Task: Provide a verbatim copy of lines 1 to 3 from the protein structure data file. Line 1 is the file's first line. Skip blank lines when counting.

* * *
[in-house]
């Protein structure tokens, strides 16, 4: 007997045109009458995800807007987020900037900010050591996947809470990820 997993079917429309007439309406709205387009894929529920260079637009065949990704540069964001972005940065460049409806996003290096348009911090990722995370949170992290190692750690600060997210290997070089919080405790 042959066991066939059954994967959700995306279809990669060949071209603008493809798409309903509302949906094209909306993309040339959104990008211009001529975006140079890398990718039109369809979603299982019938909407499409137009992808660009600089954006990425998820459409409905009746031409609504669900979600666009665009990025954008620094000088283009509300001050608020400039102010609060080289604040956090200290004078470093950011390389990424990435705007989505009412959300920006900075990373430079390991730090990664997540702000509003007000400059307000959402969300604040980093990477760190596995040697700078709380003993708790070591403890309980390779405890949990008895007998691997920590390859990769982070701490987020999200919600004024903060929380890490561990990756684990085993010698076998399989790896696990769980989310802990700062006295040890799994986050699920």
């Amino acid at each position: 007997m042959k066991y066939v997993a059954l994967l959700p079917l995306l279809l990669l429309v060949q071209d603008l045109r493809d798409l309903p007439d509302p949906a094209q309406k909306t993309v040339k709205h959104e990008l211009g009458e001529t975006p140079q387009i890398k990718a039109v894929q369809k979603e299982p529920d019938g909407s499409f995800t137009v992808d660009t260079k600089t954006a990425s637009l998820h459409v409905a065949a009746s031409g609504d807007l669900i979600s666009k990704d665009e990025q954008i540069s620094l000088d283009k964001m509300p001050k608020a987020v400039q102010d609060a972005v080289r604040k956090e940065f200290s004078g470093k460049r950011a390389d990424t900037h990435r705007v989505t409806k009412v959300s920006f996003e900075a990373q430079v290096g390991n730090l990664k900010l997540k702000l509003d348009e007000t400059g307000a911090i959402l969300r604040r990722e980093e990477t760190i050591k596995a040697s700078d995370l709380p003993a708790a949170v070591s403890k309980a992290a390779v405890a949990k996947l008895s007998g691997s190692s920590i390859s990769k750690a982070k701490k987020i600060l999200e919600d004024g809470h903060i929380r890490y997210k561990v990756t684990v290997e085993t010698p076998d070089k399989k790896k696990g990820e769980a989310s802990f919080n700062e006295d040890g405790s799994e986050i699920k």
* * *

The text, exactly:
[in-house]
């Protein structure tokens, strides 16, 4: 007997045109009458995800807007987020900037900010050591996947809470990820 997993079917429309007439309406709205387009894929529920260079637009065949990704540069964001972005940065460049409806996003290096348009911090990722995370949170992290190692750690600060997210290997070089919080405790 042959066991066939059954994967959700995306279809990669060949071209603008493809798409309903509302949906094209909306993309040339959104990008211009001529975006140079890398990718039109369809979603299982019938909407499409137009992808660009600089954006990425998820459409409905009746031409609504669900979600666009665009990025954008620094000088283009509300001050608020400039102010609060080289604040956090200290004078470093950011390389990424990435705007989505009412959300920006900075990373430079390991730090990664997540702000509003007000400059307000959402969300604040980093990477760190596995040697700078709380003993708790070591403890309980390779405890949990008895007998691997920590390859990769982070701490987020999200919600004024903060929380890490561990990756684990085993010698076998399989790896696990769980989310802990700062006295040890799994986050699920």
């Amino acid at each position: 007997m042959k066991y066939v997993a059954l994967l959700p079917l995306l279809l990669l429309v060949q071209d603008l045109r493809d798409l309903p007439d509302p949906a094209q309406k909306t993309v040339k709205h959104e990008l211009g009458e001529t975006p140079q387009i890398k990718a039109v894929q369809k979603e299982p529920d019938g909407s499409f995800t137009v992808d660009t260079k600089t954006a990425s637009l998820h459409v409905a065949a009746s031409g609504d807007l669900i979600s666009k990704d665009e990025q954008i540069s620094l000088d283009k964001m509300p001050k608020a987020v400039q102010d609060a972005v080289r604040k956090e940065f200290s004078g470093k460049r950011a390389d990424t900037h990435r705007v989505t409806k009412v959300s920006f996003e900075a990373q430079v290096g390991n730090l990664k900010l997540k702000l509003d348009e007000t400059g307000a911090i959402l969300r604040r990722e980093e990477t760190i050591k596995a040697s700078d995370l709380p003993a708790a949170v070591s403890k309980a992290a390779v405890a949990k996947l008895s007998g691997s190692s920590i390859s990769k750690a982070k701490k987020i600060l999200e919600d004024g809470h903060i929380r890490y997210k561990v990756t684990v290997e085993t010698p076998d070089k399989k790896k696990g990820e769980a989310s802990f919080n700062e006295d040890g405790s799994e986050i699920k």